Throughout the pandemic, the PCIAW® and UKFT worked tirelessly with the UK Government to connect experienced manufacturers and suppliers of PPE to the Cabinet Office to aid their procurement strategy.
This work proved hugely challenging as some of PCIAW®’s network reported a lack of responsiveness, all whilst the government awarded contracts to large firms without the necessary experience and without transparency. This resulted in wasted public money on unusable PPE and thus, a shortfall of supply to front line healthcare professionals.
PCIAW® is a vital resource to government with industry knowledge and a network of suppliers
In an attempt to learn lessons from the initial mistakes during the first wave of the coronavirus pandemic, the National Audit Office consulted PCIAW® in collaboration with UKFT to take stock of what went wrong.
Their objective was to begin to understand how listening to the voice of the professional clothing and PPE industry can assist in building a reliable supply chain of PPE, utilising companies who have experience in meeting the strict specifications and regulations relating to PPE.
On Wednesday, 18th November 2020, we received an email from Paul Wright-Anderson, Audit Manager, in preparation for the report by the National Audit Office, which will be published next week. The PCIAW® received a summary of what is to come from the hard work of the professional clothing industry in advising the government.
The National Audit Office full report into PPE to be published next week
Personal protective equipment (PPE) is vital for preventing and controlling the spread of infection in health and care settings. It needs to be readily available, effective and supported by clear guidance covering the circumstances of its use.
In our report overview of the UK government’s response to the COVID-19 pandemic, we signal an intention to report on how government has managed risks created by its response to the crisis, including with respect to procurement and supply chains for items such as PPE.
This report will examine the preparedness and response in the supply of PPE in England, including the scale of and reasons for shortfalls in supply. It will cover:
- How PPE was supplied to NHS and social care organisations before the COVID-19 pandemic started
- What government did, between the pandemic emerging in other countries and arriving in the UK, to prepare for the provision of PPE in the NHS and social care organisations
- How government responded when problems arose in the supply of PPE
- The scale of problems in the availability of PPE throughout the emergency
Lack of transparency with the supply of PPE in the UK
Prior to the pandemic, just 1% of the supply of PPE was manufactured within the UK. It is the objective of the government to increase the supply from the UK to 70% between December and March. There is still much more work to be done by the PCIAW® to help achieve this.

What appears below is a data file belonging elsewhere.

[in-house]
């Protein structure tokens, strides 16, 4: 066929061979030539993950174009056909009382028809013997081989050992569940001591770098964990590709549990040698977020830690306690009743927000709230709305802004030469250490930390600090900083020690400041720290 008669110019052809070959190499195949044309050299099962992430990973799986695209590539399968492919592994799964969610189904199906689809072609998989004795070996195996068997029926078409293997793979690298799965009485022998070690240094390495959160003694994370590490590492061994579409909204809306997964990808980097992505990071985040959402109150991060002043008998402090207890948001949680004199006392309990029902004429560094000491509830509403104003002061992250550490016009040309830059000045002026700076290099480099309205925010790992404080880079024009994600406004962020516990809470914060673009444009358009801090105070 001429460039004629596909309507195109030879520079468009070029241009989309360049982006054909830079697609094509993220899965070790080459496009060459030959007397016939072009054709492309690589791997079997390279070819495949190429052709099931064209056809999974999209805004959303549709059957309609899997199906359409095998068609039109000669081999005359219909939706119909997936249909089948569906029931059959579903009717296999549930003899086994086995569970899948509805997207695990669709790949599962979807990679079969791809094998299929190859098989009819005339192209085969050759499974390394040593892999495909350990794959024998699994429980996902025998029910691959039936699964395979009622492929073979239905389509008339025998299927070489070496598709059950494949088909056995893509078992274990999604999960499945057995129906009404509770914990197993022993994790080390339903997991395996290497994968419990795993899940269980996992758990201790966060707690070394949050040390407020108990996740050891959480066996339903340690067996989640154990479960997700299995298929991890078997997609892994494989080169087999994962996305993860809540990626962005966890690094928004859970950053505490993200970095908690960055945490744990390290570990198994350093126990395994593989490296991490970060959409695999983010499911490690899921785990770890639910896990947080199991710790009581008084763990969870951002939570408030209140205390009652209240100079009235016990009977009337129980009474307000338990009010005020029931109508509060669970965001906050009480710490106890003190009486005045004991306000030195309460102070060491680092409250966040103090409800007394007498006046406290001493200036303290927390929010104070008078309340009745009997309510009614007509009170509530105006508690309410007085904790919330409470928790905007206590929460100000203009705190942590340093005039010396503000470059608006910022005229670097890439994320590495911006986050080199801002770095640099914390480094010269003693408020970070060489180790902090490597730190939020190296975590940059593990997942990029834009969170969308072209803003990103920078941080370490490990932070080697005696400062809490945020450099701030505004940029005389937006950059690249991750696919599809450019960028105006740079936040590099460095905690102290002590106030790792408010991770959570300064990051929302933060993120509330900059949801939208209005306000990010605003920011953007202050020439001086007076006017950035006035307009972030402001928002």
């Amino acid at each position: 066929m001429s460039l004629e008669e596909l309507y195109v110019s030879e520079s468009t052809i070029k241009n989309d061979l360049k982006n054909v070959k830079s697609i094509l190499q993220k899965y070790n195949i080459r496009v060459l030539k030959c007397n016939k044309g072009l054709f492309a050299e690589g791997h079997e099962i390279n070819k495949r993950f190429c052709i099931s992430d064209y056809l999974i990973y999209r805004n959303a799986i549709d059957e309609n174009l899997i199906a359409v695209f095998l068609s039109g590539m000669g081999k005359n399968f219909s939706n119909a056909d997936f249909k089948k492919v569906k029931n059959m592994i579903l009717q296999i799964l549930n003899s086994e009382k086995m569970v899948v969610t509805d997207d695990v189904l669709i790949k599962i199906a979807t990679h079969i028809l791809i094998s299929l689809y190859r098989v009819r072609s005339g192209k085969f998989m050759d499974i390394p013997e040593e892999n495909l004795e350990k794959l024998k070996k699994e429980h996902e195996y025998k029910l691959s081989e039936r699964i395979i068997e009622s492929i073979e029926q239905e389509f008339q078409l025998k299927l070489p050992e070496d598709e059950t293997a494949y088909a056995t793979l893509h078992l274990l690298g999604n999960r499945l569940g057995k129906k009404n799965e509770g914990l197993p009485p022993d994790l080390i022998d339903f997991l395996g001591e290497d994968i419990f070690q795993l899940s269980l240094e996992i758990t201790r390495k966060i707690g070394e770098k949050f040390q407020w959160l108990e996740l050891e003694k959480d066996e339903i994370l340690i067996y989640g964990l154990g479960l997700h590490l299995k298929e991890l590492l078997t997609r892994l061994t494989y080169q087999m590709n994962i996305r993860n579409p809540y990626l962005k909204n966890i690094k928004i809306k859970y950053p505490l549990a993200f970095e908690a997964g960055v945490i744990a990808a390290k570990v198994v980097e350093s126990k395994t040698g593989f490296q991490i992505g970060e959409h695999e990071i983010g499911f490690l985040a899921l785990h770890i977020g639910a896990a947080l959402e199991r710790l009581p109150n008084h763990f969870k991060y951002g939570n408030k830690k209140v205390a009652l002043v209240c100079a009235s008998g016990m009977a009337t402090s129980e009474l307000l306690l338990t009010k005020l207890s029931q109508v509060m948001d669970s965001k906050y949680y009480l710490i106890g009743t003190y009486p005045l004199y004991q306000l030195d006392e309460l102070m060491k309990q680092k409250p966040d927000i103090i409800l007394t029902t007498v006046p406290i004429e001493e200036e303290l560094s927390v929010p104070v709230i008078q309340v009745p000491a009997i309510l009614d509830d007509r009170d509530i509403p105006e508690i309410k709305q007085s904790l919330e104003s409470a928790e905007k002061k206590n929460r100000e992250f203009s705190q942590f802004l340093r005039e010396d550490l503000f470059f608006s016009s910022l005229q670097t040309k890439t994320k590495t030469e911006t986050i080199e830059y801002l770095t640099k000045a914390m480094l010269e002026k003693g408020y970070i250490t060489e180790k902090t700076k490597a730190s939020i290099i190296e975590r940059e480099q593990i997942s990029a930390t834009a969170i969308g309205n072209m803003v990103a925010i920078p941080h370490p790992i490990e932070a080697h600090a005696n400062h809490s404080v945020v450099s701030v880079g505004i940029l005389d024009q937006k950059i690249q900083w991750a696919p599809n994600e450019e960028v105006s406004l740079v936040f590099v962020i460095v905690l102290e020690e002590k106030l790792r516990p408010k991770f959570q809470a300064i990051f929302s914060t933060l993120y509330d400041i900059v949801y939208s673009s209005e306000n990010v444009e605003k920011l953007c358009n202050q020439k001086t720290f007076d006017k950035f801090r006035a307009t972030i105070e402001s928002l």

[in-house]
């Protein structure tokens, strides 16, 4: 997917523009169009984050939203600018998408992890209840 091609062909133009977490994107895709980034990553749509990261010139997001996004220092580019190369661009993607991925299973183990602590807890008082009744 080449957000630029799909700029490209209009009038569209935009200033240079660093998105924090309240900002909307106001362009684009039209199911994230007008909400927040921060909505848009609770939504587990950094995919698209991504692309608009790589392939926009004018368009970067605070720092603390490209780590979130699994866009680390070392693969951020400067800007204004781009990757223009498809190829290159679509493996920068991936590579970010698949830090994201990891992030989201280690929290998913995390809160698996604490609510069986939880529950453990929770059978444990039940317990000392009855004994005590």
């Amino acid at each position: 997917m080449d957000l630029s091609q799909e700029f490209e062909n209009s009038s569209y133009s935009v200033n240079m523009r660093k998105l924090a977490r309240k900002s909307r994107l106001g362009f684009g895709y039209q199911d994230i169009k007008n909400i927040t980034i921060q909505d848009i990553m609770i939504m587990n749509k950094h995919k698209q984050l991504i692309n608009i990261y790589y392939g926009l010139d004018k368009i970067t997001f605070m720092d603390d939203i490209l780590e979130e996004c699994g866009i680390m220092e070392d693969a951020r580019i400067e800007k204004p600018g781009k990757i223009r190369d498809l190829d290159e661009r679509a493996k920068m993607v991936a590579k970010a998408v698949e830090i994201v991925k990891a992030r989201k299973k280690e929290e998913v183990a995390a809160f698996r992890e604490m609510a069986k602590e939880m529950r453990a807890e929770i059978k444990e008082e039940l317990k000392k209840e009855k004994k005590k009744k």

To this day, there are more reports of government contracts being awarded to companies for the supply of PPE which do not meet expectations or value for money. The latest example includes a jewellery designer who was awarded £21m of UK taxpayer’s cash for helping to broker a deal for the supply of PPE. The lack of transparency in the procurement strategy is eroding trust in our industry and the public.
Wearwell (UK) Ltd devastation after government halts contract to supply PPE
The UK-based company, Wearwell (UK) Ltd, has been helping to manufacture high-quality PPE for hospitals in England throughout the pandemic, but they have now been informed that there will be no more orders from government. The reason stated for the change in approach is because the government requires suppliers of PPE to now go through a centralised procurement system.
Wearwell (UK) Ltd has been producing specialist PPE for over 80 years and whilst the rest of their business has reduced by 40% during lockdown, the company invested £100,000 in new machinery and employed more people to produce the gowns. Wearwell (UK) Ltd intends to try and become an approved supplier for hospitals.
Instead of utilising British businesses to build a domestic supply chain, which in turn creates more jobs to contribute to the UK economy and provides better reliability and resilience to the UK government’s PPE stock, businesses like Wearwell (UK) Ltd face further obstacles. Wearwell (UK) Ltd now reports that unless the orders from the government continue, the business may see staff who are skilled at making PPE being furloughed at a further expense to the UK taxpayer.
The Department of Health told the BBC that a centralised system means that value for money is secured.
For more information in relation to the National Audit Office’s reports into government procurement, click here.
Learn more about PCIAW® at www.pciaw.org.